“I Want to Hold Your Hand”
Totally beautiful. It’s hard to listen to the song without thinking of the emotions behind it, but it was such a surprising song choice. A+
“Losing My Religion”
It’s been a while since Finn had a solo that was so emotional and strong. I’m not the biggest fan of this song—I sorta think it’s overplayed. But it worked for him. B+
“Bridge Over Troubled Water”
I sort of predicted that this song would be in the mix tonight, especially if there was a scene set at church. But Riley’s voice is so strong and it was such a charged moment that I don’t really care if it was an obvious choice. A-
“One of Us”
Oh Joan Osborne, where are you? Anyone? Bueller? Well, I think she would have appreciated this cover, which felt like an appropriate capper to the episode. A
THE EPISODE’S BEST LINES
“Whenever I pray I fall asleep.” –Brittany
“I mean, I see God every time I make out with a new chick.” –Puck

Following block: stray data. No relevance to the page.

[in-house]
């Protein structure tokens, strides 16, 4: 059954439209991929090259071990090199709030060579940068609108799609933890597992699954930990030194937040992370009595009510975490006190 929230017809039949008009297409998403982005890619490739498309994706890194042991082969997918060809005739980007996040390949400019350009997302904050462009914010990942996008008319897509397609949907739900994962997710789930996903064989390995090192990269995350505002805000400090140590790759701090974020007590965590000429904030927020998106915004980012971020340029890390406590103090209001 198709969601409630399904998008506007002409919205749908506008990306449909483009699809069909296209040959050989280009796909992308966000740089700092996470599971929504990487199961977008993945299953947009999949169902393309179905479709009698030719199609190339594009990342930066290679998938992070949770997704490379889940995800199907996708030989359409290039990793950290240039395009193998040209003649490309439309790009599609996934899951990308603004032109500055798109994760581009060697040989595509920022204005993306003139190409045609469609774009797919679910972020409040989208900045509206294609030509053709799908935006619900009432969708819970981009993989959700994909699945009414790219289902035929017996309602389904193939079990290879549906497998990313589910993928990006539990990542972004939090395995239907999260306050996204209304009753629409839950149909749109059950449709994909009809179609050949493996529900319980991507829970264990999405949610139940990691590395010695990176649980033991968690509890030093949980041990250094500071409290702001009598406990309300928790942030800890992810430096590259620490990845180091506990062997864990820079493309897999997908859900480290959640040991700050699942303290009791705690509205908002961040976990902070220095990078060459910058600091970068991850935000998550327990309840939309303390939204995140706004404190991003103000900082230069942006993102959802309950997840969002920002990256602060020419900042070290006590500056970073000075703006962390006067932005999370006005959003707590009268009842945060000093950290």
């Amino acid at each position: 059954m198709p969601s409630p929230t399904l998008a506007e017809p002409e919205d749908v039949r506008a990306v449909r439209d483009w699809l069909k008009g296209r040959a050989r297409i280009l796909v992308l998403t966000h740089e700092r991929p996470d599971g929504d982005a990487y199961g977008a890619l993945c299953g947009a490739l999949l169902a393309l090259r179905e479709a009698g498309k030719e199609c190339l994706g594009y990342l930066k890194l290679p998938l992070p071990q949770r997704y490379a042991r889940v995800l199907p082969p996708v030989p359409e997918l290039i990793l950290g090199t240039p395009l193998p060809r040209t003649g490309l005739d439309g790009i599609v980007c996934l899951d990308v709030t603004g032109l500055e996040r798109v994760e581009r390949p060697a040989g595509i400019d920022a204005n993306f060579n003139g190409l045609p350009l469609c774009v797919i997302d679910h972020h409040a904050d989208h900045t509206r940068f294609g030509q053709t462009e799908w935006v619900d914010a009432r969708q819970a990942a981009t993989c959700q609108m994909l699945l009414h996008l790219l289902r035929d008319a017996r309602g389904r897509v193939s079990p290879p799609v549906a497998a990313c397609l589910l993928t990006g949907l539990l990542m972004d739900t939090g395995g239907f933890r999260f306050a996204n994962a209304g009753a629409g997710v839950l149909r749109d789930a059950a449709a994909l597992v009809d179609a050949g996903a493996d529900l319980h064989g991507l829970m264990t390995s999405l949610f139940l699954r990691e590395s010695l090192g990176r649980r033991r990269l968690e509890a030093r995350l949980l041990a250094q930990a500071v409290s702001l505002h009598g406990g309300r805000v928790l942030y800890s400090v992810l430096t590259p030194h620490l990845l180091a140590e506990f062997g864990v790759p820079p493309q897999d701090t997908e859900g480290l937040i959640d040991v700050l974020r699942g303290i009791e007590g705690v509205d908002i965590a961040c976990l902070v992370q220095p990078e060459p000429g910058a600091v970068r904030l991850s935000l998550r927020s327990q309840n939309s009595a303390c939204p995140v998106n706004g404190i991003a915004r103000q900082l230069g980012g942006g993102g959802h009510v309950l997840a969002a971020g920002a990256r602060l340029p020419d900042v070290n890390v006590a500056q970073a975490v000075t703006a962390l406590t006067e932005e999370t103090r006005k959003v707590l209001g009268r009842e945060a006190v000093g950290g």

“Her boobs aren’t that great, but they’re still girl boobs, and I’d like to touch them.” –Finn on Rachel’s breasts.
“I did a book report on heart attacks if you wanna give it to the doctors. I got knocked down an entire letter grade because it was written in crayon.” –Brittany
“I wouldn’t wish it on my worst enemy—and I guess I wouldn’t have to. I think Mary Lou Retton is like an orphan or something.” –Sue
“Is God an evil dwarf?” –Brittany
“If your kids wanna praise Jesus in class, I suggest they enroll in Sweet Mother of God Academy on I Love Jesus Street.” –Sue
“Now I know what Miley feels like.” –Brittany on fighting between being too sexy and too religious
DON’T MISS: Embedded below, listen to the first edition of EW.com’s TV Insiders podcast. Dalton Ross, Michael Slezak, Michael Ausiello (who also gives his picks for best and worst new show of the new season), Jeff “Doc” Jensen, and Annie Barrett break down the week in television—including our picks for DWTS frontrunners—and present it to you in an easily digestible audio format. Or click here to download TV Insiders to your MP3 player!